Winery Customer Satisfaction, January 2015 tassel ridge photo

Customer satisfaction is especially important for the cold climate wineries; as an emerging industry, it relies on visitors (regional customers and tourists) for an important share of total sales. By ensuring that customers have a satisfactory experience, the winery can create customer loyalty and positive press as clients recommend the establishment to their friends, colleagues and family. In the winery business, customer satisfaction is primarily determined by the tasting room experience, as tasting room visitors are not solely interested in the wine. 
Click here for the full report, which includes links to reports and a webinar covering the results of the tasting room customer satisfaction survey.


Keep a Cork in it: Stabilizing Sweet Wines for Bottling, December 2014 wine flocculated

Residual sugar (RS) is an essential part of many wine styles, and in the northern varieties it can be especially useful. Depending on the titratable acidity and other characteristics, even “dry” wines may require a little RS to achieve a balanced mouthfeel. Sugar is food for people and microscopic organisms alike and in wine, unless steps are taken to ensure that the product is microbially stable, problems ranging from off-aromas to self-ejecting corks may appear.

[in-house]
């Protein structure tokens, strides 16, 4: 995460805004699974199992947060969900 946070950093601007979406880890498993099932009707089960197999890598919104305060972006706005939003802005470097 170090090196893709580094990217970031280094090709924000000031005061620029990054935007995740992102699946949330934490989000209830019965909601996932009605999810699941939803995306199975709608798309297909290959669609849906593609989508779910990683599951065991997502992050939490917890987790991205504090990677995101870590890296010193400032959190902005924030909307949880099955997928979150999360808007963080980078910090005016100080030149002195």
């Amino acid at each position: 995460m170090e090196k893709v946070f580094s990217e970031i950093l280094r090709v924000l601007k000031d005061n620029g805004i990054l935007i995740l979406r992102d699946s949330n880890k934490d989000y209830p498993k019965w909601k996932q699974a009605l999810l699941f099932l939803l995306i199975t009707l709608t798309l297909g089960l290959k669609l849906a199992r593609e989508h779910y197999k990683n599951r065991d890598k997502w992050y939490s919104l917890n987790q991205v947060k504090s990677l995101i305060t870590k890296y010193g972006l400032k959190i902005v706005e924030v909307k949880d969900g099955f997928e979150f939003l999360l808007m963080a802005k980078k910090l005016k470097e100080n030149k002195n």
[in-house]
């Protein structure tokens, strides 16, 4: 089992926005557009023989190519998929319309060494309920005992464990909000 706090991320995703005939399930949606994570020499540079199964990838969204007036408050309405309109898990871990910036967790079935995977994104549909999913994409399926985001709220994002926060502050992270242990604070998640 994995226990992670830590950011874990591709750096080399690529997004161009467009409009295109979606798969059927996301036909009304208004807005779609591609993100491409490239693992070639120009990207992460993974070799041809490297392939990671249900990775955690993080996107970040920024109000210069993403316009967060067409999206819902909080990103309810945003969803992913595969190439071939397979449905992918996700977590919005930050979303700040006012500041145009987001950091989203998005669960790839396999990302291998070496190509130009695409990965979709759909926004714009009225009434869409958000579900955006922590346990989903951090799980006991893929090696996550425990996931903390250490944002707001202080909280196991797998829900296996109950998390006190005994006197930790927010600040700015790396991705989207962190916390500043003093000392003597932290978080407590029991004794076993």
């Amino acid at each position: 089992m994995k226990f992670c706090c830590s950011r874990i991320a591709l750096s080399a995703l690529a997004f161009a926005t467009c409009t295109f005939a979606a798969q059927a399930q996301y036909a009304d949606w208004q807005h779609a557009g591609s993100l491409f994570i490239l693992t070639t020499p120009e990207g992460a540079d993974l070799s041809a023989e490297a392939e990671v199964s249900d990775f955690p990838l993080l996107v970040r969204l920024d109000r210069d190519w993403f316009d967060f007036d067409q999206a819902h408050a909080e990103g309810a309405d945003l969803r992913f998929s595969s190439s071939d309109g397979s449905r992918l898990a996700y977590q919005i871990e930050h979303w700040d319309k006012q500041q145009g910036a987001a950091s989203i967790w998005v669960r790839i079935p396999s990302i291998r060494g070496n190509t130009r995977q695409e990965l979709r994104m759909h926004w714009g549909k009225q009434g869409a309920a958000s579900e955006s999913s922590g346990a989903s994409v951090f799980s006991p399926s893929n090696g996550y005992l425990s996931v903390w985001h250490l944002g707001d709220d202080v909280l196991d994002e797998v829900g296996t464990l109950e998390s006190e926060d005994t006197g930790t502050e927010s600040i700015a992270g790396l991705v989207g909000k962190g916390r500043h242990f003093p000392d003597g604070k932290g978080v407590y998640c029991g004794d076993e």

Chris Gerling, extension associate in Cornell University’s extension enology lab, gave the Northern Grapes Project Webinar “Keep a Cork in it: Stabilizing Sweet Wines for Bottling,” in May of 2012, and discussed principles of filtration and other chemical & microbiological means of inhibiting or killing spoilage organisms, as well as the various costs and benefits.
Click here for the full report, which includes links to other resources.


Wine Deacidification, October 2014